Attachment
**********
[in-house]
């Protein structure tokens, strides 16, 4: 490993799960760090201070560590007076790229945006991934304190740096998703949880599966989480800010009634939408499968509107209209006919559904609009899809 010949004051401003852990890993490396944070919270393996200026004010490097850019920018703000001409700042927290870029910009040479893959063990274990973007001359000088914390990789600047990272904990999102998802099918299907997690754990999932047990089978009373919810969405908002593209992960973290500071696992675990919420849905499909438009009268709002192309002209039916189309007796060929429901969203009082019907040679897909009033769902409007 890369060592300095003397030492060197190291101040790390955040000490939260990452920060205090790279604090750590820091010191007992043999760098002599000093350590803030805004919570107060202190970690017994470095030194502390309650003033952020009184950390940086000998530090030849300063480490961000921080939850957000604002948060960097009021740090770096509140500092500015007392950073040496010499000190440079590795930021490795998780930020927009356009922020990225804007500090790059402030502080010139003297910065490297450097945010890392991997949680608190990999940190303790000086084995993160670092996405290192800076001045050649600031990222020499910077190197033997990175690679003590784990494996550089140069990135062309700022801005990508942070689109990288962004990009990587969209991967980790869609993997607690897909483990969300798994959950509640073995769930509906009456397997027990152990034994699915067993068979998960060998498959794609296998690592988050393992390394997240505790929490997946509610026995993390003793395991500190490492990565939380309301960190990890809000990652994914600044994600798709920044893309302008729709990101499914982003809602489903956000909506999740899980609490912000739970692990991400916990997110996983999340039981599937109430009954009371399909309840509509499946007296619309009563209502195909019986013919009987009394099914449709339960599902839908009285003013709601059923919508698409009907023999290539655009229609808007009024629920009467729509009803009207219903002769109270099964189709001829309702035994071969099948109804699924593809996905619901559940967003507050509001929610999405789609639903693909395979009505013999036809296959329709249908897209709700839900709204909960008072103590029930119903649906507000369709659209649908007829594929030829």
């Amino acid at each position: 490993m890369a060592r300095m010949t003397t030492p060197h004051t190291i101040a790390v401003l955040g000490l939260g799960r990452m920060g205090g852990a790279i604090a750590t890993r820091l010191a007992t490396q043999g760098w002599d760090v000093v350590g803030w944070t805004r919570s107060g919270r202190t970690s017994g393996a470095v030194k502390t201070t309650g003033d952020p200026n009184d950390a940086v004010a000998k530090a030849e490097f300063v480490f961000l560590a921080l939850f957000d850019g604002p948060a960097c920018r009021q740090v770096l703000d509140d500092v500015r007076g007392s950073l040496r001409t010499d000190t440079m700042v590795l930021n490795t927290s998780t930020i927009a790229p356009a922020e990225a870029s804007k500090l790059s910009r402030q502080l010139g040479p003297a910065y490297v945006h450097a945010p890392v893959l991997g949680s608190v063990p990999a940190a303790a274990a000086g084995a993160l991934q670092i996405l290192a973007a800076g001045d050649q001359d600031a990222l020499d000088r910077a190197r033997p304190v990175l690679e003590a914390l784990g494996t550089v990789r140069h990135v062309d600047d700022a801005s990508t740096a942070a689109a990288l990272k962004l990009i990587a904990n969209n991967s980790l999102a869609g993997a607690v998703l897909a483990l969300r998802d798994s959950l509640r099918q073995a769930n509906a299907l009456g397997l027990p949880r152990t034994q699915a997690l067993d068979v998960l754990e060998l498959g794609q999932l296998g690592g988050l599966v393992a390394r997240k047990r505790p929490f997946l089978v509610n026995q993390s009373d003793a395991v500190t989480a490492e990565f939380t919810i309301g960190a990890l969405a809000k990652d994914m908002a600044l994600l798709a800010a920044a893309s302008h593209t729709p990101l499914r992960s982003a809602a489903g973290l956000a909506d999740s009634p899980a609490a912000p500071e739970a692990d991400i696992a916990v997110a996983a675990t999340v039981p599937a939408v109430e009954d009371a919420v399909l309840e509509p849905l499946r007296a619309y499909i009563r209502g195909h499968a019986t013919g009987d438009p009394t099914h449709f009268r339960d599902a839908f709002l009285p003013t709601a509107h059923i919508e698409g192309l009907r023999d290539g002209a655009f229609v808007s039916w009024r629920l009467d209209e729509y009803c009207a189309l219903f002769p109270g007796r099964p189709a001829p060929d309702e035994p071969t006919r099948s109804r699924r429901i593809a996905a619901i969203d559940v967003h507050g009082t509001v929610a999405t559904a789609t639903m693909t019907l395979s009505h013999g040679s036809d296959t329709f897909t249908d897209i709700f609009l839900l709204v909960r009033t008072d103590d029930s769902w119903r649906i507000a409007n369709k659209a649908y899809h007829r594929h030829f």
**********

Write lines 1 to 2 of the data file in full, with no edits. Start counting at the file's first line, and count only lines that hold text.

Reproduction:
[in-house]
């Protein structure tokens, strides 16, 4: 490993799960760090201070560590007076790229945006991934304190740096998703949880599966989480800010009634939408499968509107209209006919559904609009899809 010949004051401003852990890993490396944070919270393996200026004010490097850019920018703000001409700042927290870029910009040479893959063990274990973007001359000088914390990789600047990272904990999102998802099918299907997690754990999932047990089978009373919810969405908002593209992960973290500071696992675990919420849905499909438009009268709002192309002209039916189309007796060929429901969203009082019907040679897909009033769902409007 890369060592300095003397030492060197190291101040790390955040000490939260990452920060205090790279604090750590820091010191007992043999760098002599000093350590803030805004919570107060202190970690017994470095030194502390309650003033952020009184950390940086000998530090030849300063480490961000921080939850957000604002948060960097009021740090770096509140500092500015007392950073040496010499000190440079590795930021490795998780930020927009356009922020990225804007500090790059402030502080010139003297910065490297450097945010890392991997949680608190990999940190303790000086084995993160670092996405290192800076001045050649600031990222020499910077190197033997990175690679003590784990494996550089140069990135062309700022801005990508942070689109990288962004990009990587969209991967980790869609993997607690897909483990969300798994959950509640073995769930509906009456397997027990152990034994699915067993068979998960060998498959794609296998690592988050393992390394997240505790929490997946509610026995993390003793395991500190490492990565939380309301960190990890809000990652994914600044994600798709920044893309302008729709990101499914982003809602489903956000909506999740899980609490912000739970692990991400916990997110996983999340039981599937109430009954009371399909309840509509499946007296619309009563209502195909019986013919009987009394099914449709339960599902839908009285003013709601059923919508698409009907023999290539655009229609808007009024629920009467729509009803009207219903002769109270099964189709001829309702035994071969099948109804699924593809996905619901559940967003507050509001929610999405789609639903693909395979009505013999036809296959329709249908897209709700839900709204909960008072103590029930119903649906507000369709659209649908007829594929030829």